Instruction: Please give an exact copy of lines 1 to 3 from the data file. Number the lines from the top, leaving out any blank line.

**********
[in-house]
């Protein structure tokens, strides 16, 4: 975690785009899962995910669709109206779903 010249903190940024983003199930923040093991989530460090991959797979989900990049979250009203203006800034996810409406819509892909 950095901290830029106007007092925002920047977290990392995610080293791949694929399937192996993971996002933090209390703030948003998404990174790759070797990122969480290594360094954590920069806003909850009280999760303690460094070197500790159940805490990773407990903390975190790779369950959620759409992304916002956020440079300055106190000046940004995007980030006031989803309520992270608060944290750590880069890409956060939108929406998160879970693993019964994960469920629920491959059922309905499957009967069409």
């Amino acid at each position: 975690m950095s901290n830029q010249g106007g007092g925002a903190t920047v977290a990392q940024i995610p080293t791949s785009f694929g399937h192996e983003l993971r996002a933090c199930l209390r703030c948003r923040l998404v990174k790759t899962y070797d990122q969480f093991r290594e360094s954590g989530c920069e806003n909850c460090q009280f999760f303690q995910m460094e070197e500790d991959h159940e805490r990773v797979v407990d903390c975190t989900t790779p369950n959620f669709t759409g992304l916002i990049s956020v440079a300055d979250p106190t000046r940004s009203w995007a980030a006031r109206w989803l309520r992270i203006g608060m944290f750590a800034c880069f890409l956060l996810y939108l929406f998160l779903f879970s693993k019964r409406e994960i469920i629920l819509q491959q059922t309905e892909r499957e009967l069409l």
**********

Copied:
[in-house]
């Protein structure tokens, strides 16, 4: 975690785009899962995910669709109206779903 010249903190940024983003199930923040093991989530460090991959797979989900990049979250009203203006800034996810409406819509892909 950095901290830029106007007092925002920047977290990392995610080293791949694929399937192996993971996002933090209390703030948003998404990174790759070797990122969480290594360094954590920069806003909850009280999760303690460094070197500790159940805490990773407990903390975190790779369950959620759409992304916002956020440079300055106190000046940004995007980030006031989803309520992270608060944290750590880069890409956060939108929406998160879970693993019964994960469920629920491959059922309905499957009967069409």
């Amino acid at each position: 975690m950095s901290n830029q010249g106007g007092g925002a903190t920047v977290a990392q940024i995610p080293t791949s785009f694929g399937h192996e983003l993971r996002a933090c199930l209390r703030c948003r923040l998404v990174k790759t899962y070797d990122q969480f093991r290594e360094s954590g989530c920069e806003n909850c460090q009280f999760f303690q995910m460094e070197e500790d991959h159940e805490r990773v797979v407990d903390c975190t989900t790779p369950n959620f669709t759409g992304l916002i990049s956020v440079a300055d979250p106190t000046r940004s009203w995007a980030a006031r109206w989803l309520r992270i203006g608060m944290f750590a800034c880069f890409l956060l996810y939108l929406f998160l779903f879970s693993k019964r409406e994960i469920i629920l819509q491959q059922t309905e892909r499957e009967l069409l």